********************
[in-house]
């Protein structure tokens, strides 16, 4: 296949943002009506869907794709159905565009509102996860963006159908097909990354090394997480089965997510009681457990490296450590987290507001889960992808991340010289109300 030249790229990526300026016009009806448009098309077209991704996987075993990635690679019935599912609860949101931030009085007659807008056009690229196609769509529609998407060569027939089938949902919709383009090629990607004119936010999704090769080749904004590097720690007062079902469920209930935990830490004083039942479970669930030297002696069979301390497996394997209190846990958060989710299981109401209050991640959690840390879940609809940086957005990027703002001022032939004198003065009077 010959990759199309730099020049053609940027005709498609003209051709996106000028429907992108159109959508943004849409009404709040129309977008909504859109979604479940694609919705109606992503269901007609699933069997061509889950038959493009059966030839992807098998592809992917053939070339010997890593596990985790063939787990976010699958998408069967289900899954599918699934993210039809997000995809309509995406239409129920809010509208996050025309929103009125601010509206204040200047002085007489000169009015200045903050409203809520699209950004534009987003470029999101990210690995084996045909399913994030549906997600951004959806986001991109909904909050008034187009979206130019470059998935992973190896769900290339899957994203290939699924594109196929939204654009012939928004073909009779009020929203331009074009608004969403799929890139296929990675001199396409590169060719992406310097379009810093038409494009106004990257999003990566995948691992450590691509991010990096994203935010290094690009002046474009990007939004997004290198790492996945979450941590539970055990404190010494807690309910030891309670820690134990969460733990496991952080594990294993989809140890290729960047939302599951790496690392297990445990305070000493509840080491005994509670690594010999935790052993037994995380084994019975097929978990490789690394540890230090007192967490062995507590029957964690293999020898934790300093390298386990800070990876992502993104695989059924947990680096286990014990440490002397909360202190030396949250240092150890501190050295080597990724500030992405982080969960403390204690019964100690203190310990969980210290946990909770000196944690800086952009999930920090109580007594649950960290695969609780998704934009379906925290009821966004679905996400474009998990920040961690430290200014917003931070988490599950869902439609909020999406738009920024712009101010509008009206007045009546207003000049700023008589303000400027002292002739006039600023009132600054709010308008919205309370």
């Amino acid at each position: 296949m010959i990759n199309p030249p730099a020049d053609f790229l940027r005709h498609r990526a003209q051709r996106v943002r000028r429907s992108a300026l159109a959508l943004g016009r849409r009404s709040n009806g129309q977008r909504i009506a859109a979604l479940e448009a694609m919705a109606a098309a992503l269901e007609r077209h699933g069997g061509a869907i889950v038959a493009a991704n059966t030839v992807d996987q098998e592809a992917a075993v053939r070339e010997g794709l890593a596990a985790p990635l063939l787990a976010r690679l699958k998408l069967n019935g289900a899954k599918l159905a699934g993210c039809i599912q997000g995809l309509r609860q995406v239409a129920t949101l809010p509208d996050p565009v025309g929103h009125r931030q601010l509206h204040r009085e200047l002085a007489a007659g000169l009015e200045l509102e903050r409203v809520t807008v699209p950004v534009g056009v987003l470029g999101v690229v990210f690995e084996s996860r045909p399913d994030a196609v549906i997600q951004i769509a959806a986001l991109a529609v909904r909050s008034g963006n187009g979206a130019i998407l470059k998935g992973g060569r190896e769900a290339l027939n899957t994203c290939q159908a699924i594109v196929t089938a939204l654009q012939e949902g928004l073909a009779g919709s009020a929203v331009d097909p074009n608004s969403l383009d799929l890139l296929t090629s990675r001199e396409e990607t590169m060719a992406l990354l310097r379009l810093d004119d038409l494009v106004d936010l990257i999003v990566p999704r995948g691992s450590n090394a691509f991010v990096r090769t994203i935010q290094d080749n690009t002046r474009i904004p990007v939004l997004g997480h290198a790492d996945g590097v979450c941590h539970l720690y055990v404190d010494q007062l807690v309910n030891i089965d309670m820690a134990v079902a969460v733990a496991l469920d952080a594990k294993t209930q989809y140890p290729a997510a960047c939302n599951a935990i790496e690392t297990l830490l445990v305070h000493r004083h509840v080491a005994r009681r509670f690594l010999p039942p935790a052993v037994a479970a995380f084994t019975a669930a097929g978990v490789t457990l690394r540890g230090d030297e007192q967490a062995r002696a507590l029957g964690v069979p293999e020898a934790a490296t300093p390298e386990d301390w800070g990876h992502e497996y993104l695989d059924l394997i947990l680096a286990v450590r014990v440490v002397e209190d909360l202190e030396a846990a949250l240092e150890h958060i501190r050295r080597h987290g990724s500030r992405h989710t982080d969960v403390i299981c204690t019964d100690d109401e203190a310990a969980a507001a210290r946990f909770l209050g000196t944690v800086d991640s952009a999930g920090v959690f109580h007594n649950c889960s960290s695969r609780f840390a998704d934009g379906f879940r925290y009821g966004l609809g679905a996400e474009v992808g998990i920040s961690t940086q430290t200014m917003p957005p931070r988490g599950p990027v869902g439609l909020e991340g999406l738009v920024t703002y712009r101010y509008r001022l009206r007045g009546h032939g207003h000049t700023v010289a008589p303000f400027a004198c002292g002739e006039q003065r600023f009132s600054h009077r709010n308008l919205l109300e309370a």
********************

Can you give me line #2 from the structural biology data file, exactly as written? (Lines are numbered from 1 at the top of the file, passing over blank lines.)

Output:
């Protein structure tokens, strides 16, 4: 296949943002009506869907794709159905565009509102996860963006159908097909990354090394997480089965997510009681457990490296450590987290507001889960992808991340010289109300 030249790229990526300026016009009806448009098309077209991704996987075993990635690679019935599912609860949101931030009085007659807008056009690229196609769509529609998407060569027939089938949902919709383009090629990607004119936010999704090769080749904004590097720690007062079902469920209930935990830490004083039942479970669930030297002696069979301390497996394997209190846990958060989710299981109401209050991640959690840390879940609809940086957005990027703002001022032939004198003065009077 010959990759199309730099020049053609940027005709498609003209051709996106000028429907992108159109959508943004849409009404709040129309977008909504859109979604479940694609919705109606992503269901007609699933069997061509889950038959493009059966030839992807098998592809992917053939070339010997890593596990985790063939787990976010699958998408069967289900899954599918699934993210039809997000995809309509995406239409129920809010509208996050025309929103009125601010509206204040200047002085007489000169009015200045903050409203809520699209950004534009987003470029999101990210690995084996045909399913994030549906997600951004959806986001991109909904909050008034187009979206130019470059998935992973190896769900290339899957994203290939699924594109196929939204654009012939928004073909009779009020929203331009074009608004969403799929890139296929990675001199396409590169060719992406310097379009810093038409494009106004990257999003990566995948691992450590691509991010990096994203935010290094690009002046474009990007939004997004290198790492996945979450941590539970055990404190010494807690309910030891309670820690134990969460733990496991952080594990294993989809140890290729960047939302599951790496690392297990445990305070000493509840080491005994509670690594010999935790052993037994995380084994019975097929978990490789690394540890230090007192967490062995507590029957964690293999020898934790300093390298386990800070990876992502993104695989059924947990680096286990014990440490002397909360202190030396949250240092150890501190050295080597990724500030992405982080969960403390204690019964100690203190310990969980210290946990909770000196944690800086952009999930920090109580007594649950960290695969609780998704934009379906925290009821966004679905996400474009998990920040961690430290200014917003931070988490599950869902439609909020999406738009920024712009101010509008009206007045009546207003000049700023008589303000400027002292002739006039600023009132600054709010308008919205309370």